Zafar Futehally was a man who could get people together, get them to talk to each other and make good things happen.
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A strip club stands opposite the City Lights bookstore in San Francisco’s Columbus Avenue. While customers browse through its inimitable collection, orange neon-lit girly cutouts glow at the strip club end as reaffirmation of sensory lives existing against morality censors.
Just as well for it was City Lights’s publishing arm that first brought out in 1956 Beat legend Allen Ginsberg’s seminal Howl and Other Poems — a collection later booked by authorities for obscenity. Howl has since sold in millions. It’s a book that some contend ‘made’ City Lights while others consider it mind-expanding. Ginsberg and the Beats, heavily promoted by City Lights, are often credited as flag-bearers of the 1960s counter-culture tide.
That wave had touched Indian shores. City Lights has published works of Kolkata’s Hungry Generation writers and poets — befriended by Ginsberg — when they faced a ban and arrest for obscenity. Indian writers retain a strong presence here.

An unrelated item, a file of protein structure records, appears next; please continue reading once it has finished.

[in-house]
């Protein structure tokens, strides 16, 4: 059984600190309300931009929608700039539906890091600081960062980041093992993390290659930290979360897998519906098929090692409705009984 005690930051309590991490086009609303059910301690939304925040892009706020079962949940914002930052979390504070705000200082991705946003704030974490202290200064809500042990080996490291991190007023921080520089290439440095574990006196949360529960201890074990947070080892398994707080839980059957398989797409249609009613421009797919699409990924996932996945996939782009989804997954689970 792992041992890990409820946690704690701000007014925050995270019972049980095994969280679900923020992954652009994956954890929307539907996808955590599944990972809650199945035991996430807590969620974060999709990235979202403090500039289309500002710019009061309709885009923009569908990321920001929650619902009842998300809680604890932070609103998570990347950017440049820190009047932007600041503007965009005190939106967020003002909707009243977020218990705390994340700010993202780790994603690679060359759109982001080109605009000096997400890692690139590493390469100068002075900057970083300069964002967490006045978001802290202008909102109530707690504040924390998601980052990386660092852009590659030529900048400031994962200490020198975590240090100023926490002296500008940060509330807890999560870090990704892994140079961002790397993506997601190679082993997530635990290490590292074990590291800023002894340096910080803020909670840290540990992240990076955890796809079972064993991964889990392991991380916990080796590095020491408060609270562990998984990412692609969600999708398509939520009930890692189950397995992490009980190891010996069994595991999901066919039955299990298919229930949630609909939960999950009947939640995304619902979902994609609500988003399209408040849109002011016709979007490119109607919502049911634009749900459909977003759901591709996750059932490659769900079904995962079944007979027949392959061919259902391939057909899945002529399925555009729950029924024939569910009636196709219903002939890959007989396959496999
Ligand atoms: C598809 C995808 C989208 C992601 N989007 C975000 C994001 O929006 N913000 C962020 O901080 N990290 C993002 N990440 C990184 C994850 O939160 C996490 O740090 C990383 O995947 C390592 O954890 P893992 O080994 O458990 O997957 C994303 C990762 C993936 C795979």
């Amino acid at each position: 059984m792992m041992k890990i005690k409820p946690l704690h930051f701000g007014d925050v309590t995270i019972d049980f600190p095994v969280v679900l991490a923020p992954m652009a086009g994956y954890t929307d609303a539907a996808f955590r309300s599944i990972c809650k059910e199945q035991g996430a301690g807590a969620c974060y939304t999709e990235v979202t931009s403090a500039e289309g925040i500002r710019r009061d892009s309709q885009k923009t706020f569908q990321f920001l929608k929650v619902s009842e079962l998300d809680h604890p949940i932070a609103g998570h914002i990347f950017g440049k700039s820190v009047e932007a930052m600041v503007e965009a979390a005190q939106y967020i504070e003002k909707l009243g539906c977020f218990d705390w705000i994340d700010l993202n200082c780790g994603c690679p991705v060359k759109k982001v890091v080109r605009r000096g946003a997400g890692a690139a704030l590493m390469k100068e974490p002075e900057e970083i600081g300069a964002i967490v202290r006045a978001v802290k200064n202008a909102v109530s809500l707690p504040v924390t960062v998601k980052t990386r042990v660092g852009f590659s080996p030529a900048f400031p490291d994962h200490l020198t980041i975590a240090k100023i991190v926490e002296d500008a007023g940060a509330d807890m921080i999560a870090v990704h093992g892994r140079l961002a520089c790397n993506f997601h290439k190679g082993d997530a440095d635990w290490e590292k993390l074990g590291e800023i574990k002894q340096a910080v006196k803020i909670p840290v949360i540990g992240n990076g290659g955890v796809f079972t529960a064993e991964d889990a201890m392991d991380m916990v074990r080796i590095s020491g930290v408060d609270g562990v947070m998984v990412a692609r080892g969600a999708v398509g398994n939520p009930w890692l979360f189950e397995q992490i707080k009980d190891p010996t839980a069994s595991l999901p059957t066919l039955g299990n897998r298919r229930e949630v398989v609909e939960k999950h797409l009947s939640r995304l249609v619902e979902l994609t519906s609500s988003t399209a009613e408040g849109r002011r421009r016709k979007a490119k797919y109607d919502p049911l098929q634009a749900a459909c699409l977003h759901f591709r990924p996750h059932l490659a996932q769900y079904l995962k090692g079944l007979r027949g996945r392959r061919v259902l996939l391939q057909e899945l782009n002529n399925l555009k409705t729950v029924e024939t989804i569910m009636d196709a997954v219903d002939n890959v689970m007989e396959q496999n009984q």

Having turned sixty, City Lights’ continuance as a fulcrum of alternative culture was acknowledged by San Francisco authorities when they granted it historic landmark status in 2001 — a first for a business entity.
Its founder and poet-painter Lawrence Ferlinghetti is present through books and photographs. City Lights too lures lovers of alternative world literature and curious visitors — posters mentioning ‘Books not Bombs’, ‘Clothed or nude, we are not obscene’ and ‘Corporations aren’t people’ indicate its free-thinking radical moorings.
Rare photographs of Ginsberg, Jack Kerouac, William Burroughs, Neal Cassady and full-fledged sections on Beat literature and poetry underline its literary bias. Meanwhile, in the labyrinthine basement, a poster on a wooden door mentions ‘I’m the Door’.
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